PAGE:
A further 167,000 victims of the Equifax data breach will receive a warning from the firm, indicating the May 2017 hack may have left them at greater risk of fraud.
The latest wave comes after the firm previously wrote to 693,000 UK individuals thought to be most at risk – taking the total number of UK warning letters to over 860,000.
The credit reference agency says it has decided to write to thousands more victims whose landline telephone numbers were already published in public telephone directories but were accessed as part of last year’s cyber-attack.
Which? has already highlighted confusion and alarm caused by the letters, which fail to explain who Equifax is or why it holds victims’ data.
Equifax data breach: 15.2m Brits affected
In May this year, Equifax announced its data had been access by hackers in a cyber-attack. Some 15.2 million UK client records were compromised, and Equifax initially wrote to 690,000 UK consumers who are likely to have had sensitive details stolen.
These include email addresses, passwords, driving license numbers, phone numbers and partial credit card details.
This latest announcement reveals that a further 167,000 had their telephone numbers stolen in the attack.
The warning letters offer free identity-monitoring services aimed at spotting impostor applications for credit cards and bank accounts.
- Find out more: My data has been lost – what are my rights?
Why Equifax has victims’ data
Equifax has confirmed that just 3% of the 693,000 worst-hit victims were its direct customers. Many of the victims may have never dealt with – or even heard of – the firm before.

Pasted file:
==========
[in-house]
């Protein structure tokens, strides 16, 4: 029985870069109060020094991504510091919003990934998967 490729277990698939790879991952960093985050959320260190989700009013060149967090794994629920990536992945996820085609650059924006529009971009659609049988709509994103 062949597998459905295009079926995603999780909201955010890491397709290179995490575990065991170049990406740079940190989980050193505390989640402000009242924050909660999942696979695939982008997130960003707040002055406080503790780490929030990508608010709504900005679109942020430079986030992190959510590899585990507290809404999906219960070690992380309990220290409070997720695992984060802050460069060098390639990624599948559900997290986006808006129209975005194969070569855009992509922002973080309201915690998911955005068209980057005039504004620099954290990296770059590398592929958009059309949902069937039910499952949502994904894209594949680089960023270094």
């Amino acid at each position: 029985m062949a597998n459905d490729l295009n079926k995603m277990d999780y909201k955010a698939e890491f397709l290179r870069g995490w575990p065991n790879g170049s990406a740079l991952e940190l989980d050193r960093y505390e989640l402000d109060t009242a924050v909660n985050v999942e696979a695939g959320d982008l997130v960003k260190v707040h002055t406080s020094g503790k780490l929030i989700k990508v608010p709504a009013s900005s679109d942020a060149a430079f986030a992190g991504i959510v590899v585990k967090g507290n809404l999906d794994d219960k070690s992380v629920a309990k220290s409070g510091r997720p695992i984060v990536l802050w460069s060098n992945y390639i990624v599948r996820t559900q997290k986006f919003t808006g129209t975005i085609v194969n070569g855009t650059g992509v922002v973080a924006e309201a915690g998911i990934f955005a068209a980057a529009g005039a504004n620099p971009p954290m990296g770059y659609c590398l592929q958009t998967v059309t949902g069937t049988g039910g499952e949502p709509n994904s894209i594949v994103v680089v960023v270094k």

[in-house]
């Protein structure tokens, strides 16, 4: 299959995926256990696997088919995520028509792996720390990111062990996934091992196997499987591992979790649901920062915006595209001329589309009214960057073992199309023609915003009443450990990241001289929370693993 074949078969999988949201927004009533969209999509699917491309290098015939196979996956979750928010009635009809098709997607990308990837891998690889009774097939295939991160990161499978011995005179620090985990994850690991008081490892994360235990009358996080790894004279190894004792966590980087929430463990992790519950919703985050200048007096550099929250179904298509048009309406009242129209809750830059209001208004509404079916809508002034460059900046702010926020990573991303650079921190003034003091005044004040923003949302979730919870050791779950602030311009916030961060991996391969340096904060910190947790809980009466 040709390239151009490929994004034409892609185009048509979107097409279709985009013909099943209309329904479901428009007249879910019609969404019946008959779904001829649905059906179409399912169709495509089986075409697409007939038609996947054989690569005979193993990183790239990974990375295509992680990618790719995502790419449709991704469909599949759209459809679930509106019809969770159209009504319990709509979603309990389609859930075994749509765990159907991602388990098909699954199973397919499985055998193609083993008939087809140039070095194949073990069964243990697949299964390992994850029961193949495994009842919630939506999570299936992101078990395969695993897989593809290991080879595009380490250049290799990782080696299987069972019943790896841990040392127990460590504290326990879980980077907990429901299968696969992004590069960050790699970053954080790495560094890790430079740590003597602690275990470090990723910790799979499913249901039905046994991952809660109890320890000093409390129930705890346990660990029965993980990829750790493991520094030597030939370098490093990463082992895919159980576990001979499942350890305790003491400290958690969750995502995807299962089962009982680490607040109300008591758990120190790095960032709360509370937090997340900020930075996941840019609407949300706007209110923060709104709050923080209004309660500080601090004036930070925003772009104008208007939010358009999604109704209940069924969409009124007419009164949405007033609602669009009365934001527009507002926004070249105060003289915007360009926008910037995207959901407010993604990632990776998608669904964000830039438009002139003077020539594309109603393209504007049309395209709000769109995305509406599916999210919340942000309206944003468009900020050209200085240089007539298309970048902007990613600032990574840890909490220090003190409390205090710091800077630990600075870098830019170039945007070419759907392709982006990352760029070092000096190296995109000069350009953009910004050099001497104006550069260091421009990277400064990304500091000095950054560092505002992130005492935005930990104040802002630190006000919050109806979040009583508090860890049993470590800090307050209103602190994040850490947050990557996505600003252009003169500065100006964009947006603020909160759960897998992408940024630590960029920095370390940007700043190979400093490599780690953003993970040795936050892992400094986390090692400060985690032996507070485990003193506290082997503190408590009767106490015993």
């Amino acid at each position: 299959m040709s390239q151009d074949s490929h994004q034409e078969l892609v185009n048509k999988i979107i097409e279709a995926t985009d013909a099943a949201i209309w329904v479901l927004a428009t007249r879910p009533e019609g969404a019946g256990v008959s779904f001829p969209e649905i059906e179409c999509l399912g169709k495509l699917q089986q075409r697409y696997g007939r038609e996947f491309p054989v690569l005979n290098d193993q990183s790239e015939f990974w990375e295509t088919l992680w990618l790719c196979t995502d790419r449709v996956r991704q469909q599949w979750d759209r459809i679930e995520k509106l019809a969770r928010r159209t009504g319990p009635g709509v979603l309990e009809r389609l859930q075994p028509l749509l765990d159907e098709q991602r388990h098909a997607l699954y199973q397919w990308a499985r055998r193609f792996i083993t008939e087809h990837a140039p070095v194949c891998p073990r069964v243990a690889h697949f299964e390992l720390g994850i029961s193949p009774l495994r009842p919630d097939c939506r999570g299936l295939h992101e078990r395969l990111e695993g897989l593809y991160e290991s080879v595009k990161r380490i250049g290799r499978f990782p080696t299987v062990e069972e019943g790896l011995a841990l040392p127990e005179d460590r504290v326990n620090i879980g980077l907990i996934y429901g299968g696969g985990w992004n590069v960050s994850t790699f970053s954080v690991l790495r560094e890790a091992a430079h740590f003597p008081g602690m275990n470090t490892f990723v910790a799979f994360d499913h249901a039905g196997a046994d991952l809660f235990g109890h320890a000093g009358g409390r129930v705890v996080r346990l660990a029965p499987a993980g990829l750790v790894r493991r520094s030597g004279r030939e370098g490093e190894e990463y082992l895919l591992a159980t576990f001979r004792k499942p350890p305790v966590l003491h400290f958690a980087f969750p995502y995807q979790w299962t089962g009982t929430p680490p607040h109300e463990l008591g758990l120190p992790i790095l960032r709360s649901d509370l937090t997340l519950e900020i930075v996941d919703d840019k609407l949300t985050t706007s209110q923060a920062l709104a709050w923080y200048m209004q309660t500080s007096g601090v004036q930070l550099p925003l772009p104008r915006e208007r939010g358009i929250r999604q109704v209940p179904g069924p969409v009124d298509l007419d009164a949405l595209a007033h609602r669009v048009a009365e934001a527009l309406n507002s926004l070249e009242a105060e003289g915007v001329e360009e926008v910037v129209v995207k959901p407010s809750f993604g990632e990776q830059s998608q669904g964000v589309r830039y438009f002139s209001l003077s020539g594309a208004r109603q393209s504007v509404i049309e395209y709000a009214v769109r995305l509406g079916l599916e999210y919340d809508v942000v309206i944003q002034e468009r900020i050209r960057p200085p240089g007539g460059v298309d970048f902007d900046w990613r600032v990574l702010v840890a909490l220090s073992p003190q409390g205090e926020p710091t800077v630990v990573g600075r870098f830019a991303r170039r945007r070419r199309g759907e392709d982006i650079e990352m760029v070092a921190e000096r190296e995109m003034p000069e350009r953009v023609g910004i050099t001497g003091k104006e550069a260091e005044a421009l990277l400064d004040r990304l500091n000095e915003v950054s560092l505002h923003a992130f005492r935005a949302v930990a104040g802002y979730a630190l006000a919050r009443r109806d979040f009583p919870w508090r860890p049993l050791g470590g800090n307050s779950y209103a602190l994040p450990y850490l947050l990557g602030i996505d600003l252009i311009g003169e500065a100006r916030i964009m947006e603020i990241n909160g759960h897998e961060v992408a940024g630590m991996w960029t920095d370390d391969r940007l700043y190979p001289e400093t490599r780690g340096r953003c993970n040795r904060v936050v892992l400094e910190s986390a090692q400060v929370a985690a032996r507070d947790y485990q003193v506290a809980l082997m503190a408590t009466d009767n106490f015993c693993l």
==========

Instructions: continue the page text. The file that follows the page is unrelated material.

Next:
How is this possible? As a credit reference agency, Equifax receives personal data from banks and financial institutions whenever someone applies for a bank account, mortgage or credit card.
Consent for this is usually included in the application terms and conditions, meaning Equifax may hold data on you even if you’ve never dealt with it directly.
It uses this data to generate your credit reports and score. Lenders then use these to decide how much of a risk you are before they approve your application.
As a result, Equifax’s only direct customers are the tiny minority who have transacted with it by purchasing a credit report or identity-monitoring services.
How to verify your letter
If you receive a letter regarding the Equifax data breach, and you’re not sure if it’s genuine, call Equifax on 0800 587 1584 to confirm the letter is genuinely from them.
If the letter is telling you to call a number other than the one above, it may be a scam.
- Find out more: How to avoid postal scams – our guide to spotting dodgy letters
Should you accept the free identity monitoring services?
If your data has been breached, you may be at heightened risk of identity fraud. To combat this, Equifax is offering its worst-affected UK customers free services which monitor whether your identity has been compromised online.
It’s also offering Cifas Protective Registration – a third-party service which prompts banks to conduct extra identity checks when they receive an application in your name.
If you are concerned about the security of Equifax’s own products, you can opt to be enrolled in Cifas’s service instead – however you will still have to give some personal information to Equifax so it can enrol you for free.
It is possible to enrol directly through Cifas, though this will attract a £20 charge (for two years’ cover).
You can find out more in our guide on what to do if your data is lost or stolen.